If this visual looks familiar to you then you are
either in need of a Twitter Makeover or know someone who is.
There are ten items that people might look at when they check out your Twitter page to decide if they want to include you in their personal learning network (PLN).
1. Don’t go with the default Twitter background. I’m not saying you have to go and upload a background from Twitterbackgrounds.com, but at the very least, click on the Settings button at the top, right corner of your Twitter window. Once you are in Settings, click on the Design tab and then select from one of the preset Themes. Click “save changes” and you will have a nice new background for your Twitter home page.
2. We know the Twitter bird is cute and that it comes in several different colors, but nothing says you are a Twitter newbie more than the Twitter default avatar. All you need to do is have a picture saved somewhere. It can be on your hard drive, it can be on your shared drive or a thumb drive. It can even be on a photo CD. You just need a picture of SOMETHING. Then click on the Settings button at the top, right corner of your Twitter window. Once you are in Settings, click on the Picture tab and then click on the Browse button. Locate the picture that you want to use and then click the Open button. Click Save and you are all set with a personalized avatar.
3. What goes under your name in the top, right-hand corner on your Twitter page, is your location. You need to let folks know where you are. What country is a great start. The more specific you are, the better. To fill out your location, go back to the Settings page and look about half-way down for the Location slot. You will answer the question “Where in the world are you?”.
4. Underneath your location will be your “one line bio”. This is so important as this is going to be where you will indicate that you are an educator. If you do not fill this information out, most educators will not follow you. Actually, most educators are looking to see in what area of education you teach. Be as specific as you can. To fill out your “one line bio” go back to the Settings page and look about half-way down. Twitter allows you up to 160 characters for this.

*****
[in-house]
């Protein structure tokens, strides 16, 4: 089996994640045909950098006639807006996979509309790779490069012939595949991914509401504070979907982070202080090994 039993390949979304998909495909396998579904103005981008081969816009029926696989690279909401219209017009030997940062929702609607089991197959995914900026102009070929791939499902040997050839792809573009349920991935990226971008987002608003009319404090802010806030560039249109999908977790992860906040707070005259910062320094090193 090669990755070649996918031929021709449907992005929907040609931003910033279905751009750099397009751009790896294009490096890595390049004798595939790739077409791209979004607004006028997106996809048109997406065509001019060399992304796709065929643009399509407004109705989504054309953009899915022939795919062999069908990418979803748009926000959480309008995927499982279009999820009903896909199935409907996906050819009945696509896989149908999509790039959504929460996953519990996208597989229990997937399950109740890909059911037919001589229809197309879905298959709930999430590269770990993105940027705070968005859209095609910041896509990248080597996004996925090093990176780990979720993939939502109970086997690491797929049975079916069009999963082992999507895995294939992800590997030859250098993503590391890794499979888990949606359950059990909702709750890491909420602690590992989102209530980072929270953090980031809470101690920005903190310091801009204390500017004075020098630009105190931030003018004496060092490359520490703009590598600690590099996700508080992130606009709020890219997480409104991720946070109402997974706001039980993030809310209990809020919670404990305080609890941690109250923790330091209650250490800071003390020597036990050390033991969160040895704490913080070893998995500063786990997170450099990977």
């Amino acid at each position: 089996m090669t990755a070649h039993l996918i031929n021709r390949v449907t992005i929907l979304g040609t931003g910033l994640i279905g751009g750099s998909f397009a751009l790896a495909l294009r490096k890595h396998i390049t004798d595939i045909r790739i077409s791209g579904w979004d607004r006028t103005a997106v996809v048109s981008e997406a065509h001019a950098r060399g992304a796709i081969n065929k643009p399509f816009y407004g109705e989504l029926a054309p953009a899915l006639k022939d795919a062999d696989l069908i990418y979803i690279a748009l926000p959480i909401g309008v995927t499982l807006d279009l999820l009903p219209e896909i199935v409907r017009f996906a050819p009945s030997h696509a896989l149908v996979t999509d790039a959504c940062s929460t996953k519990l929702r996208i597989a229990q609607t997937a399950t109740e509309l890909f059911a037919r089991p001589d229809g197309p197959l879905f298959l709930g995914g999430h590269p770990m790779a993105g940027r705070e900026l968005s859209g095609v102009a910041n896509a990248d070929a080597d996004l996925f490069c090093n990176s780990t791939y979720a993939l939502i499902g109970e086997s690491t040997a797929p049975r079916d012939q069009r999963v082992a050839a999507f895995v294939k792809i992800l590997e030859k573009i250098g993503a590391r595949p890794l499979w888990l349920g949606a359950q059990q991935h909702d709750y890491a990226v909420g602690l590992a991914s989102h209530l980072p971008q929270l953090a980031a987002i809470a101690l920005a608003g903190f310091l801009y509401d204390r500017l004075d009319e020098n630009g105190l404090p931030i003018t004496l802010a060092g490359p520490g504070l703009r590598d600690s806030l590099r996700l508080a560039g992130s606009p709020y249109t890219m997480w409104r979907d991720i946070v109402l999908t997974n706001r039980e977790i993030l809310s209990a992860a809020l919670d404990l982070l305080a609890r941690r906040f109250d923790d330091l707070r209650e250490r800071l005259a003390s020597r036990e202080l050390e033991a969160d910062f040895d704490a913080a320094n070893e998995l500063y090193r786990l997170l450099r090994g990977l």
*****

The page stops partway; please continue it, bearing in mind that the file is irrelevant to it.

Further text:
5. Tweet something interesting. Are you looking to develop a reciprocal relationship or are you looking to lurk? If you are looking to lurk, you can actually just use Twitter Search and you don’t have to sign up for a Twitter account. But if you are looking to develop a PLN in the Twitterverse, then you have to start contributing. Tweeting that you are “sitting in a workshop” or “trying out Twitter” isn’t really a productive contribution. You might want to consider Tweeting something that you have recently bookmarked or seen someone else Tweet. Also, you can Tweet the URL to a website that you have used with your students or colleagues and say why you used it.
6. Find people to follow. The people that you follow tells a lot about what you are interested in. Your potential Followers may scan the list to get an idea of what you are interested in. Consider using the following sites to help you find other educators to follow:
- Twitter4Teachers – An extensive list of educators on Twitter – categorized by subject area / grade level
- Who Should I Follow? – Find new Twitter Friends
- Mr.Tweet – Discover great people relevant to your current needs
- Educators on Twitter – a Google Spreadsheet initiated by @lizbdavis
7. Don’t protect your updates. If you do this, potential followers can’t see who you are. This is what you look like to them and as someone new to Twitter it says you are not looking to be a part of a reciprocal relationship.
Well, I was going to write up a list of 10 steps, but it turns out it only takes 7. I met with most of the teachers from the Center‘s 21st Century Learning Initiative for a second time this past week after having them use Twitter and Diigo for about a month and decided that we would do “Twitter Makeovers” on many of them. What a great group of educators willing to try new tools to learn and share!!